Read more from Thomas on his website, Football Manager Pundit, and follow him on Twitter @fmpundit.

By Liverpool’s usually high standards, the 2009/10 season has been hugely chaotic and little short of disastrous. With the club saddled with huge debts, afflicted by disruption in the boardroom and possibly facing the departure of its manager, Rafa Benitez, at the end of the season, it seems that there is little else left to go wrong on Merseyside. With the club’s future seemingly shrouded in rumour and uncertainty, The Equaliser chats to Liverpool blogger Matt Wood about all things Anfield.

Patchy league form, dumped out of the Champions League at the first hurdle and trophyless for another year, has this season been the unmitigated disaster it’s been packaged as by the media or is it an important transitional year in the life of the club?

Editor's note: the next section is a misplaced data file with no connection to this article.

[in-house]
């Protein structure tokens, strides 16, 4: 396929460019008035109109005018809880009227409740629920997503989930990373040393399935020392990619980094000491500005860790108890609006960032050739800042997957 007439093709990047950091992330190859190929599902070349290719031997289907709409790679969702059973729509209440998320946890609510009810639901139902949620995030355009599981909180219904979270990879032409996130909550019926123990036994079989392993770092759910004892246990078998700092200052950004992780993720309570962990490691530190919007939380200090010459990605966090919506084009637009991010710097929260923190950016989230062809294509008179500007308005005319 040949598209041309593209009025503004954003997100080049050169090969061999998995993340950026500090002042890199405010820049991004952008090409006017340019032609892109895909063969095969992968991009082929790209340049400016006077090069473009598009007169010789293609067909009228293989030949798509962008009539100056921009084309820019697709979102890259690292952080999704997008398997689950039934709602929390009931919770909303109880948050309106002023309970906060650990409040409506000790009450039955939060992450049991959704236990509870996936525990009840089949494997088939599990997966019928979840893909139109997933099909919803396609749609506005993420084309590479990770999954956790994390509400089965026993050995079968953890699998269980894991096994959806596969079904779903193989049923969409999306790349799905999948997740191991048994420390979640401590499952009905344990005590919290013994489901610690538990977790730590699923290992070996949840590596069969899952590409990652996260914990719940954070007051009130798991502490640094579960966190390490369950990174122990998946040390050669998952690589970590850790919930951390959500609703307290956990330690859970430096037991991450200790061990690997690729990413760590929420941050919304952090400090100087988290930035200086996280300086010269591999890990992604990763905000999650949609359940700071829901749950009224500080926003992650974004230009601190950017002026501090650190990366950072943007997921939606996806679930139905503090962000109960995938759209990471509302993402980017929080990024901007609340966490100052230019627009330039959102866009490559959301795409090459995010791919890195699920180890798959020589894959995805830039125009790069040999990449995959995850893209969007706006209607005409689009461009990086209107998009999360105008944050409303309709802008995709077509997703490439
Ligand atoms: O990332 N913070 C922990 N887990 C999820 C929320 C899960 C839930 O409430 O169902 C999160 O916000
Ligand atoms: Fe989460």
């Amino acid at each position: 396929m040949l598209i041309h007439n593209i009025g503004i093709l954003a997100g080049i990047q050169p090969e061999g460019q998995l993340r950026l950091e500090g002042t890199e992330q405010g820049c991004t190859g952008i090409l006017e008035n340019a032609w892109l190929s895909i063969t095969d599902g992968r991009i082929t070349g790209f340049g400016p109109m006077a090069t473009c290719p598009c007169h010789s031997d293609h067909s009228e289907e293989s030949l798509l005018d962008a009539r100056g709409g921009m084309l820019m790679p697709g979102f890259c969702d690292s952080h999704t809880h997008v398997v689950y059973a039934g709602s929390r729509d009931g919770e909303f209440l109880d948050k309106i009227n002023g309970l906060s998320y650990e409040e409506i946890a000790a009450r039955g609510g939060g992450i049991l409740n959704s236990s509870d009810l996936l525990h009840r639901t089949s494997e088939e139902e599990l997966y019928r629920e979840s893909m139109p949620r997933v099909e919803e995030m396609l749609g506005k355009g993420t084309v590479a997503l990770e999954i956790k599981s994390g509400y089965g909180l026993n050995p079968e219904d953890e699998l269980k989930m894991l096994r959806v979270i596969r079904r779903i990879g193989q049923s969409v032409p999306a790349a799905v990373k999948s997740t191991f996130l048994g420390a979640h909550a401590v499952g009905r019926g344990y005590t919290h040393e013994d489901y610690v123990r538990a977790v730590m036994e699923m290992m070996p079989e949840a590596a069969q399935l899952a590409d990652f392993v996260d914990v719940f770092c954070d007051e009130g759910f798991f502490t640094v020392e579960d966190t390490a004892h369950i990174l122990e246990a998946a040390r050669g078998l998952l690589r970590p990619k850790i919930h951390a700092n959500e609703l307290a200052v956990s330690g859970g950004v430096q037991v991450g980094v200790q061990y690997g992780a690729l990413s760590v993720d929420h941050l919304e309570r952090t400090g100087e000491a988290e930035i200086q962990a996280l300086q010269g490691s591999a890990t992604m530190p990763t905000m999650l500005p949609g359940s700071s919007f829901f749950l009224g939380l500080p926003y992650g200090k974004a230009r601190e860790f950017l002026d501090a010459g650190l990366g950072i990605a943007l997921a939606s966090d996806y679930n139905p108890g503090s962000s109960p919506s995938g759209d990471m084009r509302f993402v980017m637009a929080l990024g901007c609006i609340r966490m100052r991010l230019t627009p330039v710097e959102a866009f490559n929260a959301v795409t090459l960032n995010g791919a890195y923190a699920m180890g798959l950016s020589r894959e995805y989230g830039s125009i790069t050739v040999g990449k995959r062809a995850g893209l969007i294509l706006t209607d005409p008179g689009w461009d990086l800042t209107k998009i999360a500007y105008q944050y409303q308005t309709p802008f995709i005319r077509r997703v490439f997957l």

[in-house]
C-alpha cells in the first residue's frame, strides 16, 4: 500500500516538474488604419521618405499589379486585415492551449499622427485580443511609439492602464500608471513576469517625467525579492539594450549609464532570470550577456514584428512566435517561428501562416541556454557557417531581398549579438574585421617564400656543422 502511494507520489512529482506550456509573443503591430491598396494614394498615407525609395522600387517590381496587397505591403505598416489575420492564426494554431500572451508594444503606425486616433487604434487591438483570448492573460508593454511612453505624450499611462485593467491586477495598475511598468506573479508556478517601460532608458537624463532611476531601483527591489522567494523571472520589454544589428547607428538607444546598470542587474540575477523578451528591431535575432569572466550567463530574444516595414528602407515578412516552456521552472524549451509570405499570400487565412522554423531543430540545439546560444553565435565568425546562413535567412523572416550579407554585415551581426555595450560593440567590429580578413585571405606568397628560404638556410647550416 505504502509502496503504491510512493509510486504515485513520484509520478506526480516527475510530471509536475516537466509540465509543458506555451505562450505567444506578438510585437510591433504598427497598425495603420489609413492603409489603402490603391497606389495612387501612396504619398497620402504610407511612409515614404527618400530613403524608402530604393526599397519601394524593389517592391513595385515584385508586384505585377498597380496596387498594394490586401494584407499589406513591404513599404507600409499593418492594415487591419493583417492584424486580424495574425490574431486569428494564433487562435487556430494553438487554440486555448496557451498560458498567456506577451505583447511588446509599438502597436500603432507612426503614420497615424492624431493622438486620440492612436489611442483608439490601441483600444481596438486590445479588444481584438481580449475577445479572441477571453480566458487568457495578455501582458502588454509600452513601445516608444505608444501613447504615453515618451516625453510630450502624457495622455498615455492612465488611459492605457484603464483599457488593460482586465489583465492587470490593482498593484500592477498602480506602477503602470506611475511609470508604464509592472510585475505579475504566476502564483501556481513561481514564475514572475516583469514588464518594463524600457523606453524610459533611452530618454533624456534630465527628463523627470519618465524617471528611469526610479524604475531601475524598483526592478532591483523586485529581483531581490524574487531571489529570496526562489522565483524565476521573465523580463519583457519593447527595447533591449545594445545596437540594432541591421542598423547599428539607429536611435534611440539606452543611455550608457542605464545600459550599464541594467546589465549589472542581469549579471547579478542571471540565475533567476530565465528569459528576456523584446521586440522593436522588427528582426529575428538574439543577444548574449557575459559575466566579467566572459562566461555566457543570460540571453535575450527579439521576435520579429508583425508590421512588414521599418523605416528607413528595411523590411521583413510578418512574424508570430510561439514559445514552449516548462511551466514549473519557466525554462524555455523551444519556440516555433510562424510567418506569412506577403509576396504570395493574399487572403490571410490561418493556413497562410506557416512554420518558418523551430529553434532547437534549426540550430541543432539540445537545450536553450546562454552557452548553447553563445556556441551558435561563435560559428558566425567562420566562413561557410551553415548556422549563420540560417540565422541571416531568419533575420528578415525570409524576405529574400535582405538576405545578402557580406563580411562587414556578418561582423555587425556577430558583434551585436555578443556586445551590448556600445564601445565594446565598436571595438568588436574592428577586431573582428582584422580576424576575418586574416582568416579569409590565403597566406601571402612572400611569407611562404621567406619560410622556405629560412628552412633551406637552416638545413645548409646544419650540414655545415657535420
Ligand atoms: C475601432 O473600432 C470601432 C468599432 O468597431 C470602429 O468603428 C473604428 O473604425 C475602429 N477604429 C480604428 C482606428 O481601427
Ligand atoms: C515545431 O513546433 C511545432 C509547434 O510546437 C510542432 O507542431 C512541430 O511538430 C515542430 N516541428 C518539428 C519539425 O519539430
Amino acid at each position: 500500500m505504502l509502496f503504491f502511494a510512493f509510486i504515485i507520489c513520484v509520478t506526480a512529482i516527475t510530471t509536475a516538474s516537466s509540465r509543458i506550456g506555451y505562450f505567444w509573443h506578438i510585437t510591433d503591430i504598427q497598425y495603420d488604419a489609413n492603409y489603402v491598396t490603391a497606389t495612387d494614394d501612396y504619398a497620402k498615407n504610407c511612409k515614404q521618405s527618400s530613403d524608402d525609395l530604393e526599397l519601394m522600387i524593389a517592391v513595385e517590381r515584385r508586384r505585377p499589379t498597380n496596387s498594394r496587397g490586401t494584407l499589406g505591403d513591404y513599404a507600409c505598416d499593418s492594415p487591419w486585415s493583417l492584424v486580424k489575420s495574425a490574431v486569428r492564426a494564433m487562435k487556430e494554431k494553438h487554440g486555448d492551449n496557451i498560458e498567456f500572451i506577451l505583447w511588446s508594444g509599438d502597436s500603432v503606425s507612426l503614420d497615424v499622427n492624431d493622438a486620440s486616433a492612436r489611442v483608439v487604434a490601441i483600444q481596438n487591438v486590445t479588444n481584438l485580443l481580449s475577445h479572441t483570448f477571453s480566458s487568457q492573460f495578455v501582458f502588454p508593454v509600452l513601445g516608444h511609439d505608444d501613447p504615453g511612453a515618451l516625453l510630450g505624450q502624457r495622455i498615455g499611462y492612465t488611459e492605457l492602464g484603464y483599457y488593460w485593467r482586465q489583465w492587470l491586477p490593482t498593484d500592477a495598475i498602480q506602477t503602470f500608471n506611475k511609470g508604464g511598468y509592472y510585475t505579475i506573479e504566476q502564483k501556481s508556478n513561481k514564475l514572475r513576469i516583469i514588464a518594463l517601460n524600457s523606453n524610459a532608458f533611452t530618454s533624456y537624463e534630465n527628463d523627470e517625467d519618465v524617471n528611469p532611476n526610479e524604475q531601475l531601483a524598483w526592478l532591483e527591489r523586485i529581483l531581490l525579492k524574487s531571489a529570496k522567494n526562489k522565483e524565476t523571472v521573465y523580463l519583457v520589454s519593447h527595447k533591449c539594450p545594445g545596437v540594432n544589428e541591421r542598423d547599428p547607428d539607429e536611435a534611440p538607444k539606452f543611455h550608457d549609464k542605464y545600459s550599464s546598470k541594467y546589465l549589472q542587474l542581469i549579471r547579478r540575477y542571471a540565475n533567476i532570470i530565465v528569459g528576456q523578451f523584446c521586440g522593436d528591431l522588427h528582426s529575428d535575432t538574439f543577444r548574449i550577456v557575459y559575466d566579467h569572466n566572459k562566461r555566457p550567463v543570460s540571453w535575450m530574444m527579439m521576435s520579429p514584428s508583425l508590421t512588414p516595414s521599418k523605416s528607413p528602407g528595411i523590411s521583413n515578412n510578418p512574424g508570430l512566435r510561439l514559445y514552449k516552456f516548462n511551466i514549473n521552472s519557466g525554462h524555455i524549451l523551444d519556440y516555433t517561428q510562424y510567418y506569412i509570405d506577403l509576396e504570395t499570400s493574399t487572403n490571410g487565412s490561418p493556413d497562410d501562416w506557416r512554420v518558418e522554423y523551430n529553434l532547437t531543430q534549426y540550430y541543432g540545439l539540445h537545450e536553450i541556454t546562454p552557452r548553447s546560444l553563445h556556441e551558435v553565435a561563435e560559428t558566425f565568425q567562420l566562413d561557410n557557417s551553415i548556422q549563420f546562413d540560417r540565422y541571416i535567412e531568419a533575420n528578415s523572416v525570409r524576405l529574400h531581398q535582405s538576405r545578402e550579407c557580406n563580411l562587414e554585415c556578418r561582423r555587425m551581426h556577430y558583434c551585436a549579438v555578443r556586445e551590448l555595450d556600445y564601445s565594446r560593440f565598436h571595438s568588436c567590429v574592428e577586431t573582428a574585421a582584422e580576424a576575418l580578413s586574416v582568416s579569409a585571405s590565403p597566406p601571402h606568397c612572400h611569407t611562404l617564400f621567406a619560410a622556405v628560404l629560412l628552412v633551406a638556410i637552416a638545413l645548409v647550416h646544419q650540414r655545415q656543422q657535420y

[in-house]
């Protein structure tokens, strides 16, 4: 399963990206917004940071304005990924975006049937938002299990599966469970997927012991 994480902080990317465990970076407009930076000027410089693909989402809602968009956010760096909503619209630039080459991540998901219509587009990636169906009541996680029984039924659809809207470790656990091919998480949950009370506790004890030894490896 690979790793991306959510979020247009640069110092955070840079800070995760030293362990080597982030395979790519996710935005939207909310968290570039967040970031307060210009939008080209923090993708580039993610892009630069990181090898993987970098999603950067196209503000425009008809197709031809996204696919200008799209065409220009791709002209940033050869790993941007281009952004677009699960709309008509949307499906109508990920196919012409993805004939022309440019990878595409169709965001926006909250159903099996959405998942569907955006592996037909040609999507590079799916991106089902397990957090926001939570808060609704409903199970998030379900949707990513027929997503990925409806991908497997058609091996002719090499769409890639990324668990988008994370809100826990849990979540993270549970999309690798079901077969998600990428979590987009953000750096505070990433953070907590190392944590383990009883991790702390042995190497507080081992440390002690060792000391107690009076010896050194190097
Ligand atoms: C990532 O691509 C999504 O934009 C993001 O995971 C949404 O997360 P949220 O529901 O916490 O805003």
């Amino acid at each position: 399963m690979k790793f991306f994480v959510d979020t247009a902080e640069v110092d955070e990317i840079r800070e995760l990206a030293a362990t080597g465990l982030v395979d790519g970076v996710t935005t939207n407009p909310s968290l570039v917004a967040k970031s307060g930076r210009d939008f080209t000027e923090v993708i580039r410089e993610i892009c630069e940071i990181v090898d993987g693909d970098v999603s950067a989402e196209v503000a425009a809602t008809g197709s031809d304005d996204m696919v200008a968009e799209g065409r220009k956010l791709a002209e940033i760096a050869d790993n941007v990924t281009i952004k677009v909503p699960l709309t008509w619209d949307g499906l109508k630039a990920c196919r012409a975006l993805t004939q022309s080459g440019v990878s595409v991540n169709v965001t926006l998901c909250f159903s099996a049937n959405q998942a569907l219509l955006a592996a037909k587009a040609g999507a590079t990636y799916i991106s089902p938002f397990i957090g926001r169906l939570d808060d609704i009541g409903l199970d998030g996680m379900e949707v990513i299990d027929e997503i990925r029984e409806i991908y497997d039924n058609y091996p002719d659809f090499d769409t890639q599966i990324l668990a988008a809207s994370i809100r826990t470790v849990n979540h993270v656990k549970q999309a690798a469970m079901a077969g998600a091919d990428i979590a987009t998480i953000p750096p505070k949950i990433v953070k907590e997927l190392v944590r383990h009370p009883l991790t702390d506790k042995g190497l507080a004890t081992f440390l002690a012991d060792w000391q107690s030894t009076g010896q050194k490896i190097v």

It’s been a massive disappointment, there’s no getting away from that. Expectations sky rocketed after last season, where we probably should have won the league, being beaten twice in an entire league campaign is no mean feat. Perhaps that success masked the fact that the squad in general is a little threadbare.

I think the media have had a field day with us this season. They know we were tipped by many people to win the league, so when that didn’t materialise they were quick to stick the knife in. Some of the punditry regarding Liverpool’s situation has been borderline pathetic, even ex-players (who should know better), have been very quick to get on the bandwagon.

With the likes of Manchester City and Tottenham continuing to strengthen both financially and in footballing terms, do you think Liverpool will have to reassess its ambitions in the years to come? Will title challenges become a thing of the past and Champions League qualification a bonus rather than an expectation?